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Ed School Rejects Recess, Permits Personal Politics

By John G. Simon

The Faculty of Education voted yesterday by a narrow margin to reverse its earlier decision that would have recessed classes for two weeks at the end of October.

The "Princeton Plan," passed on May 7 and rejected at yesterday's session, called for a free-time period in which students and faculty members could work in fall electoral campaigns without missing any academic work.

"Instead of a two-week recess, arrangements will be made upon an individual basis, and students will be allowed to engage in political action as they were this spring," said Theodore R. Sizer, dean of the Graduate School of Education.

The proposal which passed yesterday called for a policy of "flexibility" in permitting political participation in the forthcoming elections during the academic term. It also asserted that members of the community "should not be penalized for seeking and using this opportunity."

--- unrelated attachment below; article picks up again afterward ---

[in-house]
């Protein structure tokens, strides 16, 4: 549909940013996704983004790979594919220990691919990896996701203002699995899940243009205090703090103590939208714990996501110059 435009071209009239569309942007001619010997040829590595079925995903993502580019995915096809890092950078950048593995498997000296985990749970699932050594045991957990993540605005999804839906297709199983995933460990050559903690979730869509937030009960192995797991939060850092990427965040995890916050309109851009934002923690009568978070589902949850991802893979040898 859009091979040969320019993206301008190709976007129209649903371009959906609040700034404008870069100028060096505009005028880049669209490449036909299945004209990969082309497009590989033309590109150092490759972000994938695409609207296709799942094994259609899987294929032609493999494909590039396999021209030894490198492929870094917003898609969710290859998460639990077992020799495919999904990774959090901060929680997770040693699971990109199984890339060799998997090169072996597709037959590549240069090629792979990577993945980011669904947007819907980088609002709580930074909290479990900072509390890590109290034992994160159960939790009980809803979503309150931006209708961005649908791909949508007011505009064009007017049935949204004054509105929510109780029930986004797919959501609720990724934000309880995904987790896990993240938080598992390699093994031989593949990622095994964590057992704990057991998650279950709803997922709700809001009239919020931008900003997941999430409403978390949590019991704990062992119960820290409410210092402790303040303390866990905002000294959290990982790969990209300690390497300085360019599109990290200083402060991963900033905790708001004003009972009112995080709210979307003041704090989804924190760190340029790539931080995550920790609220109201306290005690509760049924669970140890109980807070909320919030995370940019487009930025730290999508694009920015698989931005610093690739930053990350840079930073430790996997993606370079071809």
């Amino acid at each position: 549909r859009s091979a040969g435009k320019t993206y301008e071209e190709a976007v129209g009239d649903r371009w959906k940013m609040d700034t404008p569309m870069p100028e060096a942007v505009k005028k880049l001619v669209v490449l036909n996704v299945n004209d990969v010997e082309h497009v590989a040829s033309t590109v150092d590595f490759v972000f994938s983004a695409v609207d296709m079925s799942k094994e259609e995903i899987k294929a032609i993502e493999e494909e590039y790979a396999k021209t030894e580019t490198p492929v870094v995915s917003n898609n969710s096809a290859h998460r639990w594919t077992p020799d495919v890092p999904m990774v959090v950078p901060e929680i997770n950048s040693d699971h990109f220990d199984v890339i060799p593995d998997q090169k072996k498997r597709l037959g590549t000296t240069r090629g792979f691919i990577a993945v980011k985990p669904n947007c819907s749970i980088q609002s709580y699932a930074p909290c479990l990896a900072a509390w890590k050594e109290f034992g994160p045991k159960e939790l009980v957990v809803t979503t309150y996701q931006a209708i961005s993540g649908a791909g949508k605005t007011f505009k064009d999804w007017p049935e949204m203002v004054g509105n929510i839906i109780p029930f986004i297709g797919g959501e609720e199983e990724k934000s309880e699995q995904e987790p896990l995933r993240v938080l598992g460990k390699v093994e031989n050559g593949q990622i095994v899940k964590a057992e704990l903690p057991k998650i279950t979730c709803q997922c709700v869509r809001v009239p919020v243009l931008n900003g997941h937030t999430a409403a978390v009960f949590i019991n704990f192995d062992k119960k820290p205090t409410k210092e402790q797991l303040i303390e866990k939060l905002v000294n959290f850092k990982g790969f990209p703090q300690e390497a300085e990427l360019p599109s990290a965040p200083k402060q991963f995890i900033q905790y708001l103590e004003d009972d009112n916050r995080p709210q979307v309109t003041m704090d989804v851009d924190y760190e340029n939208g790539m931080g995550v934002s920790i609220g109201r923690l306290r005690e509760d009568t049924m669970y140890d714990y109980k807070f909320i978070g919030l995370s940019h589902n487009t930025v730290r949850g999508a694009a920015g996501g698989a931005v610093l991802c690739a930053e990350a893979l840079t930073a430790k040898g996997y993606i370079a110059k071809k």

"Most of us felt that a specific recess might not be flexible enough since it insisted that everyone leave at the same time. It there were going to be a recess, though. we felt it ought to be consistent with one endorsed by the Faculty of Arts and Sciences, since our programs are so interrelated," Sizer said.

As part of yesterday's resolution, the School of Education recommended adopt-ing the same calendar year as the Faculty of Arts and Sciences, stating however, that they would "welcome an arrangement made within the spirit of our action of May 7."

The Ed School faculty might have been confused because it passed yesterday's resolution an hour before the Arts and Sciences Faculty passed its resolution.

"Many of us thought the Mendelsohn motion for a week-long recess would pass and that we would arrange the Education School schedule accordingly Since there is not going to be a recess, a majority of our Faculty support a policy by which people can go off and work on politics if they have to, and when they have to," Sizer said.

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